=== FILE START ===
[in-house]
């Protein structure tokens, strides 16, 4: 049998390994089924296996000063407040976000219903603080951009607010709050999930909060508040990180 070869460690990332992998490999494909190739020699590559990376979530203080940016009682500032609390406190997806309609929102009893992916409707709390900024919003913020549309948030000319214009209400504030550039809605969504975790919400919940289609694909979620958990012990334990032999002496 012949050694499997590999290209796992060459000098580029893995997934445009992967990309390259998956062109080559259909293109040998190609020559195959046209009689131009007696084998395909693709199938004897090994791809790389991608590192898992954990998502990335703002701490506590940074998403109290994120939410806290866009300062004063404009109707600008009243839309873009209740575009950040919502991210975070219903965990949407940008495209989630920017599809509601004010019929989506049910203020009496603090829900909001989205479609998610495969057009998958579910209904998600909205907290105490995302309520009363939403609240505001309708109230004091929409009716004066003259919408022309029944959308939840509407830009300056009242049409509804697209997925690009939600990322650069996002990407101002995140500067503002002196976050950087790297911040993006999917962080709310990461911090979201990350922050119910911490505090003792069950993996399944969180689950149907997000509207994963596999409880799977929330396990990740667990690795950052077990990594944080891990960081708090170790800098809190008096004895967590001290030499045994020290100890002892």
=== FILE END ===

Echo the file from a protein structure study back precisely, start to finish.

[in-house]
């Protein structure tokens, strides 16, 4: 049998390994089924296996000063407040976000219903603080951009607010709050999930909060508040990180 070869460690990332992998490999494909190739020699590559990376979530203080940016009682500032609390406190997806309609929102009893992916409707709390900024919003913020549309948030000319214009209400504030550039809605969504975790919400919940289609694909979620958990012990334990032999002496 012949050694499997590999290209796992060459000098580029893995997934445009992967990309390259998956062109080559259909293109040998190609020559195959046209009689131009007696084998395909693709199938004897090994791809790389991608590192898992954990998502990335703002701490506590940074998403109290994120939410806290866009300062004063404009109707600008009243839309873009209740575009950040919502991210975070219903965990949407940008495209989630920017599809509601004010019929989506049910203020009496603090829900909001989205479609998610495969057009998958579910209904998600909205907290105490995302309520009363939403609240505001309708109230004091929409009716004066003259919408022309029944959308939840509407830009300056009242049409509804697209997925690009939600990322650069996002990407101002995140500067503002002196976050950087790297911040993006999917962080709310990461911090979201990350922050119910911490505090003792069950993996399944969180689950149907997000509207994963596999409880799977929330396990990740667990690795950052077990990594944080891990960081708090170790800098809190008096004895967590001290030499045994020290100890002892």